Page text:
TABLE C__________________________________________________________________________PAL LOGIC EQUATIONS__________________________________________________________________________STATE MACHINE;PINS; 1 2 3 4 5 6 7 8 9 10CLK MD RES NC NC /Q4 /Q5 /Q6 /Q7 GND;11 12 13 14 15 16 17 18 19 20OE /PRE /NVAL /NRZD /S2 /S1 /S0 /MDS NC VCC;; MANCHESTER DECODER FOR CELLULAR TELEPHONE DATA; STREAM;;; CLK AMPS = 100 KHZ ; TACS = 80 KHZ;; Q4-Q7 (MOD10) TIMER INPUTS (INVERTED FROM MODMAN); (0-1-2-3-4-8-9-10-11-12);; MD RAW MANCHESTER DATA INPUT;; MDS SYNC MANCHESTER DATA;; PRE PRESET FOR MODMAN MOD10 TIMER; EARLY = 01 LATE = 12; Sx STATE FLIP-FLOPS;; NRZD NRZ DATA;; RES RESET FOR SIMULATOR__________________________________________________________________________EQUATIONSS0 := /S2 */S1 */S0 */Q7 */Q6 * Q5 */Q4 * MDS */RES; 0 ->3 + /S2 * S1 * Q7 */Q6 */Q5 */Q4 */RES; 2 ->7 3 ->7 + /S2 * S1 * S0 */Q7 */Q6 * Q5 * Q4 * MDS */RES; 3 ->3 + /S2 * S1 * S0 */Q7 * Q6 * MDS */RES; 3 ->3 + S2 * S1 * S0 * /Q6 * /RES; 7 ->7S1 := /S2 */S1 */S0 */Q7 */Q6 * Q5 */Q4 */RES; 0 ->2 0 ->3 + /S2 * S1 * Q7 */Q6 */Q5 */Q4 */RES; 2 ->7 3 ->7 + /S2 * S1 */S0 */Q7 */Q6 * Q5 * Q4 */RES; 2 ->2 2 ->6 + /S2 * S1 */S0 */Q7 * Q6 * /MDS */RES; 2 ->2 + S2 * S1 * /Q7 */RES; 6 ->6 ; 7 ->7 + S2 * S1 * /Q6 */RES; + /S2 * S1 * S0 */Q7 */Q6 * Q5 * Q4 */RES; 3 ->3 ; 3 ->6 + /S2 * S1 * S0 */Q7 * Q6 * MDS */RES; 3 ->3S2 := /S2 * S1 */S0 */Q7 * Q6 */Q5 */Q4 * MDS */RES; 2 ->4 + /S2 * S1 */S0 */Q7 */Q6 * Q5 * Q4 * MDS */RES; 2 ->6 + /S2 * S1 * S0 */Q7 * Q6 */Q5 */Q4 */MDS */RES; 3 ->4 + /S2 * S1 * S0 */Q7 */Q6 * Q5 * Q4 */MDS */RES; 3 ->6 + /S2 * S1 * Q7 */Q6 */Q5 */Q4 */RES; 2 ->7 ; 3 ->7 + S2 * /Q7 */RES; 6 ->6 ; 7 ->7 + S2 * /Q6 */RES;NRZD := /Q7 */Q6 */Q5 * Q4 * MDS + Q7 * NRZD + Q6 * NRZD + Q5 * NRZD + /Q4 * NRZDNVAL := Q7 */Q6 */Q5 * Q4 * MDS */NRZD + Q7 */Q6 */Q5 * Q4 */MDS * NRZD + /Q7 * NVAL + Q6 * NVAL + Q5 * NVAL + /Q4 * NVALPRE := S2 * S1 * Q7 */Q6 * Q5 * Q4 ; PRESET ONTN 11MDS := MD__________________________________________________________________________TIMER COUNTERS; 1 2 3 4 5 6 7 8 9 10CLK NC NC /S0 NC NC NC PRES NC GND;11 12 13 14 15 16 17 18 19 20OE /Q7 /Q6 /Q5 /Q4 /Q3 /Q2 /Q1 /Q0 VCC; MOD 12 COUNTER 0 1 2 7 4 5 A B 8 D E F;; MANCHESTER DECODER TIMER FOR CELLULAR TELEPHONE DATA; STREAM; FOR BOTH AMPS (10 KHZ) OR TACS (8 KHZ);; Q0-Q3 MOD 12/15 COUNTER; Q4-Q7 MOD 10 COUNTER; ANT AMPS(1) / TACS(0) SELECT; PRES PRESET FROM SECOND PAL STATE MACH; S0 STATE BIT 0__________________________________________________________________________EQUATIONS; MOD 12 COUNTER COUNTER AMPS ONLYQ0 := /Q0Q1 := Q1 */Q0 + /Q1 * Q0Q2 := /Q3 */Q2 * Q1 */Q0 ; 2 + /Q3 * Q2 */Q1 */Q0 ; 4 + /Q3 * Q2 * Q1 * Q0 ; 7 + Q3 * Q2 */Q1 * Q0 ; D + Q3 * Q2 * Q1 */Q0 ; E + Q3 */Q2 */Q1 */Q0 ; 8 + Q3 */Q2 * Q1 */Q0 * /PRES */S0; LATEQ3 := Q2 */Q1 * Q0 ; 5 & D + Q3 * Q2 * Q1 */Q0 ; E + Q3 */Q2 */Q1 */Q0 ; 8 + Q3 */Q2 * Q1 * Q0 ; B + Q3 */Q2 * Q1 */Q0 ; A + /Q3 */Q2 * Q1 */Q0 * /PRES * S0; EARLY; MOD 10 COUNTERQ4 := /Q6 * /Q4 * Q3 * Q2 * Q1 * Q0 * PRES + Q4 */Q3 + Q4 * /Q2 + Q4 * /Q1 + Q4 * /Q0Q5 := /Q6 * Q5 */Q4 * Q3 * Q2 * Q1 * Q0 * PRES + /Q6 */Q5 * Q4 * Q3 * Q2 * Q1 * Q0 * PRES + Q5 * /Q3 + Q5 * /Q2 + Q5 * /Q1 + Q5 * /Q0Q6 := /Q6 * Q5 * Q4 * Q3 * Q2 * Q1 * Q0 * PRES + Q6 * /Q3 + Q6 * /Q2 + Q6 * /Q1 + Q6 * /Q0 + Q3 * Q2 * Q1 * Q0 * S0 * /PRES; 12-12Q7 := Q7 */Q6 * Q3 * Q2 * Q1 * Q0 * PRES + /Q7 * Q6 */Q5 */Q4 * Q3 * Q2 * Q1 * Q0 * PRES + Q7 * /Q3 + Q7 * /Q2 + Q7 * /Q1 + Q7 * /Q0 + Q3 * Q2 * Q1 * Q0 * S0 * /PRES; 12-12__________________________________________________________________________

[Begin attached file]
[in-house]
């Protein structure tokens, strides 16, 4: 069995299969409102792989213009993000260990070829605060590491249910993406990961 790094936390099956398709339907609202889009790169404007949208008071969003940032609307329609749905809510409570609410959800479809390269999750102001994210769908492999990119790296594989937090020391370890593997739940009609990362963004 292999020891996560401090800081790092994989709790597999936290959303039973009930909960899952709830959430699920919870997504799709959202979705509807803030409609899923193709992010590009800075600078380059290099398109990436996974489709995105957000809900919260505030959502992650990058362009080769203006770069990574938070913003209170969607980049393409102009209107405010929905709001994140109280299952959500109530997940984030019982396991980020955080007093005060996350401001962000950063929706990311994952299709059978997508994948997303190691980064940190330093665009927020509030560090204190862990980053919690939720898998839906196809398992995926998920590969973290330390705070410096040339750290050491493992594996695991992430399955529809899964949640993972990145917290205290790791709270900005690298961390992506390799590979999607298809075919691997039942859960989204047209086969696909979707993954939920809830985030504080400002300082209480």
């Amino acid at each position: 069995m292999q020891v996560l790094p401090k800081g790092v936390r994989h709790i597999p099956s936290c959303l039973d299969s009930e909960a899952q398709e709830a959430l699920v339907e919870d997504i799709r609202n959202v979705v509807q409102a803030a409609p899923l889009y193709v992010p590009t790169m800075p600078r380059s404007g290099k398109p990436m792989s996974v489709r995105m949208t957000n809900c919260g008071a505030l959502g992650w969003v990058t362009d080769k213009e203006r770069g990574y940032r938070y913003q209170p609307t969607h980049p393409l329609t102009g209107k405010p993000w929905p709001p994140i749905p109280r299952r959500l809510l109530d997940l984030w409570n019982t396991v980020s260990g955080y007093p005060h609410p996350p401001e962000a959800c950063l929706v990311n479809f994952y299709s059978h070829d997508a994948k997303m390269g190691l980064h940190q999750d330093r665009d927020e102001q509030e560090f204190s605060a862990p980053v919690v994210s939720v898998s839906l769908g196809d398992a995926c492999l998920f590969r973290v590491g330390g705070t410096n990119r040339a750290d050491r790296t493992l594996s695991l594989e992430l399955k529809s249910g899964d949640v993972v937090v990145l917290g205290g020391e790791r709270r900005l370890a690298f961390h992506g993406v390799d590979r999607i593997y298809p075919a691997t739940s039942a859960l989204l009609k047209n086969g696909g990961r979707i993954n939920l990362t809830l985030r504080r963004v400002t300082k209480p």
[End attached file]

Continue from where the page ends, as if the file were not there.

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|U.S. Classification||375/328, 375/359, 329/309, 375/333|
|International Classification||H03M5/12, H04L25/49, H04L7/033|
|Cooperative Classification||H04L7/0331, H04L25/4904, H03M5/12|
|European Classification||H04L25/49C, H03M5/12|
|Oct 22, 1990||AS||Assignment|
Owner name: BERKELEY VARITRONICS SYSTEMS, INC., 133 FLEMING ST
Free format text: ASSIGNMENT OF ASSIGNORS INTEREST.;ASSIGNOR:BOLES, GLENN;REEL/FRAME:005492/0790
Effective date: 19901011
|Jul 9, 1996||REMI||Maintenance fee reminder mailed|
|Dec 1, 1996||LAPS||Lapse for failure to pay maintenance fees|
|Feb 11, 1997||FP||Expired due to failure to pay maintenance fee|
Effective date: 19961204